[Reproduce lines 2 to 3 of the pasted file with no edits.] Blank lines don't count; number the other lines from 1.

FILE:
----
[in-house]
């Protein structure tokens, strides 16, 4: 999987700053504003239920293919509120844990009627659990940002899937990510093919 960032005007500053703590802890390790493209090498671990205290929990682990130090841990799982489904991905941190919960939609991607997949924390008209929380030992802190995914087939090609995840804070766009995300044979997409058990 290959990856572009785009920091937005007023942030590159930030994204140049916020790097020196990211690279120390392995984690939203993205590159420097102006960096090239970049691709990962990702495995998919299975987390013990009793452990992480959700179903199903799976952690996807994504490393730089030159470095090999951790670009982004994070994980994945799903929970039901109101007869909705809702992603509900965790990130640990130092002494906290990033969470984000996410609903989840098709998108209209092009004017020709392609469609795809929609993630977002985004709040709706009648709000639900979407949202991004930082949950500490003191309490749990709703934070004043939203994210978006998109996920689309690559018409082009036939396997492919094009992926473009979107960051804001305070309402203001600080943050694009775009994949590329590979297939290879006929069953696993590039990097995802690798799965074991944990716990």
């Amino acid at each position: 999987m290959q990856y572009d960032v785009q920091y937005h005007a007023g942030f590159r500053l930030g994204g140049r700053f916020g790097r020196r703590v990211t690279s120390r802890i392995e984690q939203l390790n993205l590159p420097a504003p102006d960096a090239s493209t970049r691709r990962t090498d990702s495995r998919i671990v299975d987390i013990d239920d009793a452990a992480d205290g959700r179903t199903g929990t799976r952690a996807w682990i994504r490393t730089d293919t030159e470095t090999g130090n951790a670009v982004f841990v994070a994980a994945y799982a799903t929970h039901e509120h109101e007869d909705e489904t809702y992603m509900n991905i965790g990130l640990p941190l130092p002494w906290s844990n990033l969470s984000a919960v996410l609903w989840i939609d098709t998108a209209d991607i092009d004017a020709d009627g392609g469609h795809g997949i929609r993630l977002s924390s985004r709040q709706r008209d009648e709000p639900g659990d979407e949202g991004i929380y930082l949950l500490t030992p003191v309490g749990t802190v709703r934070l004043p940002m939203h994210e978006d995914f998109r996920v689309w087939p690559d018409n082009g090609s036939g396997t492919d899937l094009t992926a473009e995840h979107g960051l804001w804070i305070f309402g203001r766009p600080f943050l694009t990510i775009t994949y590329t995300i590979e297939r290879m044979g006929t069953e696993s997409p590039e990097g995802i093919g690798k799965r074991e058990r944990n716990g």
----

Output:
């Protein structure tokens, strides 16, 4: 999987700053504003239920293919509120844990009627659990940002899937990510093919 960032005007500053703590802890390790493209090498671990205290929990682990130090841990799982489904991905941190919960939609991607997949924390008209929380030992802190995914087939090609995840804070766009995300044979997409058990 290959990856572009785009920091937005007023942030590159930030994204140049916020790097020196990211690279120390392995984690939203993205590159420097102006960096090239970049691709990962990702495995998919299975987390013990009793452990992480959700179903199903799976952690996807994504490393730089030159470095090999951790670009982004994070994980994945799903929970039901109101007869909705809702992603509900965790990130640990130092002494906290990033969470984000996410609903989840098709998108209209092009004017020709392609469609795809929609993630977002985004709040709706009648709000639900979407949202991004930082949950500490003191309490749990709703934070004043939203994210978006998109996920689309690559018409082009036939396997492919094009992926473009979107960051804001305070309402203001600080943050694009775009994949590329590979297939290879006929069953696993590039990097995802690798799965074991944990716990």
């Amino acid at each position: 999987m290959q990856y572009d960032v785009q920091y937005h005007a007023g942030f590159r500053l930030g994204g140049r700053f916020g790097r020196r703590v990211t690279s120390r802890i392995e984690q939203l390790n993205l590159p420097a504003p102006d960096a090239s493209t970049r691709r990962t090498d990702s495995r998919i671990v299975d987390i013990d239920d009793a452990a992480d205290g959700r179903t199903g929990t799976r952690a996807w682990i994504r490393t730089d293919t030159e470095t090999g130090n951790a670009v982004f841990v994070a994980a994945y799982a799903t929970h039901e509120h109101e007869d909705e489904t809702y992603m509900n991905i965790g990130l640990p941190l130092p002494w906290s844990n990033l969470s984000a919960v996410l609903w989840i939609d098709t998108a209209d991607i092009d004017a020709d009627g392609g469609h795809g997949i929609r993630l977002s924390s985004r709040q709706r008209d009648e709000p639900g659990d979407e949202g991004i929380y930082l949950l500490t030992p003191v309490g749990t802190v709703r934070l004043p940002m939203h994210e978006d995914f998109r996920v689309w087939p690559d018409n082009g090609s036939g396997t492919d899937l094009t992926a473009e995840h979107g960051l804001w804070i305070f309402g203001r766009p600080f943050l694009t990510i775009t994949y590329t995300i590979e297939r290879m044979g006929t069953e696993s997409p590039e990097g995802i093919g690798k799965r074991e058990r944990n716990g």